This year, for the first time since the establishment of the Bluefin tuna recovery plan in 2006, there is a marked increase in the quota that the European Union is allowed to fish (over 9,372 tonnes). This is due to the progressive recovery of the stock, as demonstrated by scientific evidence, which led to an increase of 20% of the overall quota for Bluefin tuna.
European Commissioner for Environment, Maritime Affairs and Fisheries, Karmenu Vella, said: "Bluefin tuna, an emblematic stock nearing collapse, is back to life. For the first time in almost a decade, our fishermen can benefit with an increased quota. Sustainability and good management pay off. We must continue on this route."
To sustain this recovery, the EU has reiterated its commitment to fully implement the international control measures for the Bluefin tuna fishery. Also, a strict control and inspection programme has been put in place to avoid overfishing, coordinated by the European Fisheries Control Agency (EFCA) and the Member States concerned.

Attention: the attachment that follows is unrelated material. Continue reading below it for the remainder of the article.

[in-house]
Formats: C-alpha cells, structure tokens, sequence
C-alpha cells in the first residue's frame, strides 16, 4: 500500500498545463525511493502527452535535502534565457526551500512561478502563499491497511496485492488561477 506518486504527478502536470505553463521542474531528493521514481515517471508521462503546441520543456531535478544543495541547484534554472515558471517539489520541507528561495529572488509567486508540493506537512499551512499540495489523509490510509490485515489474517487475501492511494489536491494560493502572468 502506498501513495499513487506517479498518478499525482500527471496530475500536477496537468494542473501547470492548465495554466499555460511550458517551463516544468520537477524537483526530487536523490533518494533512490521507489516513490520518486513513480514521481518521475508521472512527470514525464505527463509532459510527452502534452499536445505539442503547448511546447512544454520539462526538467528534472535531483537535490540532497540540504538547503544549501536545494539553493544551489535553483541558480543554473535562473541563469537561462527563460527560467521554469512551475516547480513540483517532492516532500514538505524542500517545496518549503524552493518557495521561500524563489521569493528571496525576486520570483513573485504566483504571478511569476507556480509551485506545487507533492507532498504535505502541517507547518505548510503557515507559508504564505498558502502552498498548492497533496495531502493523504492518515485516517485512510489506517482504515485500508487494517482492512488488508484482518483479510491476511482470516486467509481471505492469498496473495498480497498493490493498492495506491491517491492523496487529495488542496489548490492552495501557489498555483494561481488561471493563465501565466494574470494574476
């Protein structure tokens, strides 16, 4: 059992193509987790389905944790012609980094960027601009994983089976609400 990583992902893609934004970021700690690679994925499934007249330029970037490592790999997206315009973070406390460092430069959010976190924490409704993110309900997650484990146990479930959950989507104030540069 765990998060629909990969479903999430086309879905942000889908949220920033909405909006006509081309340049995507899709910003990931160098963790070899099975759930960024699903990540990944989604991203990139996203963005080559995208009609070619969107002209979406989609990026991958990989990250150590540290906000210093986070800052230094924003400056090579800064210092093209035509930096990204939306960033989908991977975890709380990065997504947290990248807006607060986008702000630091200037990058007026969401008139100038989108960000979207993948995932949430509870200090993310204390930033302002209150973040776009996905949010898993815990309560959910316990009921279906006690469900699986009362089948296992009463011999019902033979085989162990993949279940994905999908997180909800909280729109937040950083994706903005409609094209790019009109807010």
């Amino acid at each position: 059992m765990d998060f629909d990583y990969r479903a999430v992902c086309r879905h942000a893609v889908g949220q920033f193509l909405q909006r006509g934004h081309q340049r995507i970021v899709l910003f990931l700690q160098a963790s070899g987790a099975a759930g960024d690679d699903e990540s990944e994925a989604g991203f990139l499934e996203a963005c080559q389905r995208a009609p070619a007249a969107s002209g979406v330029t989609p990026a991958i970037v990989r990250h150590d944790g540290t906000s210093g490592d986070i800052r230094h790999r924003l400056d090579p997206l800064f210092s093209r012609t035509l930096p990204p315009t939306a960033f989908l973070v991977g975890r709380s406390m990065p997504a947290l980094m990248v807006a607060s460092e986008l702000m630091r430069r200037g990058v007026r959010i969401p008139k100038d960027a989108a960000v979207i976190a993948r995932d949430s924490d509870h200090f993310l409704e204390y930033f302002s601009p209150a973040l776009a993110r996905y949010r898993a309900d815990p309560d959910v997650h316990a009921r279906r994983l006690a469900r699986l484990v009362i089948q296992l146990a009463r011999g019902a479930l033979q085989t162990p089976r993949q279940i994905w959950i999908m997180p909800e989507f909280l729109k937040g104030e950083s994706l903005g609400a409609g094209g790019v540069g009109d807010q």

These high control standards require that a significant number of inspectors, patrol vessels and aircrafts are deployed during the entire year. Increased control activities take place during the purse seine fishing season and the caging period of the fish caught alive by purse seiners and traps. For the latter, strict procedures are followed to verify the quantities of fish put in cages for farming purposes.
The European Commission also monitors catches on a constant basis, including through a a satellite-based control system called Vessel Monitoring System. This is to ensure that all rules, and particularly the individual vessels' quotas, are fully respected.
The Bluefin tuna fishery is regulated by the International Commission for the Conservation of Atlantic Tunas (ICCAT) where the EU and member states are members. The close collaboration with EFCA, Member States and other ICCAT Contracting Parties, means that all necessary measures are being taken to support the stock's recovery plan and its long term sustainability.
The Member States actively involved in the Bluefin tuna fishery are Spain, France, Italy, Croatia, Greece, Portugal, Malta, and Cyprus. The 8 countries share the EU quota, with Spain and France having the largest shares.
In 2006, ICCAT adopted a 15-year recovery plan for Bluefin tuna in the East Atlantic and Mediterranean which has been regularly modified based on stock assessment, control experiences and new technologies.
In 2010, 2012 and 2014 substantial measures have been introduced to enforce the sustainable management of the stock. At its last annual meeting in November 2014, ICCAT endorsed a 20% annual increase of the Bluefin tuna (BFT) Total allowable catch (TAC) over the next three years. As a result, the EU quota increased from 7,938.65 t in 2014 to 9,372.92 in 2015 (20%).